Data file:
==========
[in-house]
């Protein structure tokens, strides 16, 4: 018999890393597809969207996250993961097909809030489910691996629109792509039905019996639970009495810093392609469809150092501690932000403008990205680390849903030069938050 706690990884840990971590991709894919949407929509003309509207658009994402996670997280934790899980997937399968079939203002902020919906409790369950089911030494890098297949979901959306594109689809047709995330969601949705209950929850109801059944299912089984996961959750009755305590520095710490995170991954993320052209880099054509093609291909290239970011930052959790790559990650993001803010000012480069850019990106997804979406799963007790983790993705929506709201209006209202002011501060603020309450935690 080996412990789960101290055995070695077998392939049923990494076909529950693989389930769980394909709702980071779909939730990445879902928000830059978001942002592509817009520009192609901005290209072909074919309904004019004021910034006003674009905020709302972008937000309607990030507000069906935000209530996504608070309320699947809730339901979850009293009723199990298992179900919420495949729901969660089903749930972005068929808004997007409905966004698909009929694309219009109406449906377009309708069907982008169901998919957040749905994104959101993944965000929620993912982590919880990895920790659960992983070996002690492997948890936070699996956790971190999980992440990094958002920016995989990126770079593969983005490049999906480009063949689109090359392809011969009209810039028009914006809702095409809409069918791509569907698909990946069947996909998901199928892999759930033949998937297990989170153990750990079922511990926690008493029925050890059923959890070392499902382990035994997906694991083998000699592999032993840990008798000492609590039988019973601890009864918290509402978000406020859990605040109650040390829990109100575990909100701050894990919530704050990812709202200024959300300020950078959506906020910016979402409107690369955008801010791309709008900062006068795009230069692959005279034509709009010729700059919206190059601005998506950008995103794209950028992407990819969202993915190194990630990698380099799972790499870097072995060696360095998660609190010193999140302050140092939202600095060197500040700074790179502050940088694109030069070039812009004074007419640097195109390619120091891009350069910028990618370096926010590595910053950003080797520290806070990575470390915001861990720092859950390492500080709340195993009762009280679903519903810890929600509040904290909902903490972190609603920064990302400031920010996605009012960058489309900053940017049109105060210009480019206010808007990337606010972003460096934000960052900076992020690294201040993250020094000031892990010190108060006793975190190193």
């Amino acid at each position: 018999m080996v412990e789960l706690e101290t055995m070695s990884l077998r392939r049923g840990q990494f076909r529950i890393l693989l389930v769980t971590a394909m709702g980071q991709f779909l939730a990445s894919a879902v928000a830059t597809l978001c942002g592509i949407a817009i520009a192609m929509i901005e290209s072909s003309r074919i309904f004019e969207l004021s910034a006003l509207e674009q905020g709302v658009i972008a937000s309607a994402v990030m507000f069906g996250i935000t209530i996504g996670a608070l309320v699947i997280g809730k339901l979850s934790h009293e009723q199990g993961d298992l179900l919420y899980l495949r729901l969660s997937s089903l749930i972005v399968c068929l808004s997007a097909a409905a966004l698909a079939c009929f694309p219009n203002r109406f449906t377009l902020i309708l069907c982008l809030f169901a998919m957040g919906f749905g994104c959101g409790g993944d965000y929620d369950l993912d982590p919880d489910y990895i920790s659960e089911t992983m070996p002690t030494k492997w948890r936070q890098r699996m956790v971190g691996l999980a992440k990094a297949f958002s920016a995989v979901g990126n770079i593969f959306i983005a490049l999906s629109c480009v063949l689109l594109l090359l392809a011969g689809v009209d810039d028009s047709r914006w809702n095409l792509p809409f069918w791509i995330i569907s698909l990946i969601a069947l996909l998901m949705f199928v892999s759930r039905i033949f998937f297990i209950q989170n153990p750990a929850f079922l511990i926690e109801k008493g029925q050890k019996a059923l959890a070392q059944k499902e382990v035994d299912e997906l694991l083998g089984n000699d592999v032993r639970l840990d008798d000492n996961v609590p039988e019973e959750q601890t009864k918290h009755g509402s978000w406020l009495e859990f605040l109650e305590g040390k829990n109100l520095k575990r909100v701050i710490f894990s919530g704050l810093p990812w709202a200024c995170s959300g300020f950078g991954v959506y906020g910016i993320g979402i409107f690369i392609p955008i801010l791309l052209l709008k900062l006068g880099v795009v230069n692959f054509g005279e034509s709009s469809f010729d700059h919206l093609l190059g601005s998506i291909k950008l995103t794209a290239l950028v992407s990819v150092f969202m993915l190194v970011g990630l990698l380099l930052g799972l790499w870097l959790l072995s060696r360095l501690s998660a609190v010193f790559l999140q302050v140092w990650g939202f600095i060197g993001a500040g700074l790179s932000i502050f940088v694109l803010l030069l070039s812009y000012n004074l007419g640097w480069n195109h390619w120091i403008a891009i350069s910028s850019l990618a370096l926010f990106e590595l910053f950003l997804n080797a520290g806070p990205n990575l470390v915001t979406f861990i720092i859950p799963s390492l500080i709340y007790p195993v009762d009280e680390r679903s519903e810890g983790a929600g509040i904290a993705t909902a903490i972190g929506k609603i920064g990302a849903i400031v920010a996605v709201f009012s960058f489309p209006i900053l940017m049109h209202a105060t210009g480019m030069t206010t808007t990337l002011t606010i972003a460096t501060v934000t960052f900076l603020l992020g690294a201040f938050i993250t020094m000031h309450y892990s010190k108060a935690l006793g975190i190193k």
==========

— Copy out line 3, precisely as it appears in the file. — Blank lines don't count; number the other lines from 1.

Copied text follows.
């Amino acid at each position: 018999m080996v412990e789960l706690e101290t055995m070695s990884l077998r392939r049923g840990q990494f076909r529950i890393l693989l389930v769980t971590a394909m709702g980071q991709f779909l939730a990445s894919a879902v928000a830059t597809l978001c942002g592509i949407a817009i520009a192609m929509i901005e290209s072909s003309r074919i309904f004019e969207l004021s910034a006003l509207e674009q905020g709302v658009i972008a937000s309607a994402v990030m507000f069906g996250i935000t209530i996504g996670a608070l309320v699947i997280g809730k339901l979850s934790h009293e009723q199990g993961d298992l179900l919420y899980l495949r729901l969660s997937s089903l749930i972005v399968c068929l808004s997007a097909a409905a966004l698909a079939c009929f694309p219009n203002r109406f449906t377009l902020i309708l069907c982008l809030f169901a998919m957040g919906f749905g994104c959101g409790g993944d965000y929620d369950l993912d982590p919880d489910y990895i920790s659960e089911t992983m070996p002690t030494k492997w948890r936070q890098r699996m956790v971190g691996l999980a992440k990094a297949f958002s920016a995989v979901g990126n770079i593969f959306i983005a490049l999906s629109c480009v063949l689109l594109l090359l392809a011969g689809v009209d810039d028009s047709r914006w809702n095409l792509p809409f069918w791509i995330i569907s698909l990946i969601a069947l996909l998901m949705f199928v892999s759930r039905i033949f998937f297990i209950q989170n153990p750990a929850f079922l511990i926690e109801k008493g029925q050890k019996a059923l959890a070392q059944k499902e382990v035994d299912e997906l694991l083998g089984n000699d592999v032993r639970l840990d008798d000492n996961v609590p039988e019973e959750q601890t009864k918290h009755g509402s978000w406020l009495e859990f605040l109650e305590g040390k829990n109100l520095k575990r909100v701050i710490f894990s919530g704050l810093p990812w709202a200024c995170s959300g300020f950078g991954v959506y906020g910016i993320g979402i409107f690369i392609p955008i801010l791309l052209l709008k900062l006068g880099v795009v230069n692959f054509g005279e034509s709009s469809f010729d700059h919206l093609l190059g601005s998506i291909k950008l995103t794209a290239l950028v992407s990819v150092f969202m993915l190194v970011g990630l990698l380099l930052g799972l790499w870097l959790l072995s060696r360095l501690s998660a609190v010193f790559l999140q302050v140092w990650g939202f600095i060197g993001a500040g700074l790179s932000i502050f940088v694109l803010l030069l070039s812009y000012n004074l007419g640097w480069n195109h390619w120091i403008a891009i350069s910028s850019l990618a370096l926010f990106e590595l910053f950003l997804n080797a520290g806070p990205n990575l470390v915001t979406f861990i720092i859950p799963s390492l500080i709340y007790p195993v009762d009280e680390r679903s519903e810890g983790a929600g509040i904290a993705t909902a903490i972190g929506k609603i920064g990302a849903i400031v920010a996605v709201f009012s960058f489309p209006i900053l940017m049109h209202a105060t210009g480019m030069t206010t808007t990337l002011t606010i972003a460096t501060v934000t960052f900076l603020l992020g690294a201040f938050i993250t020094m000031h309450y892990s010190k108060a935690l006793g975190i190193k």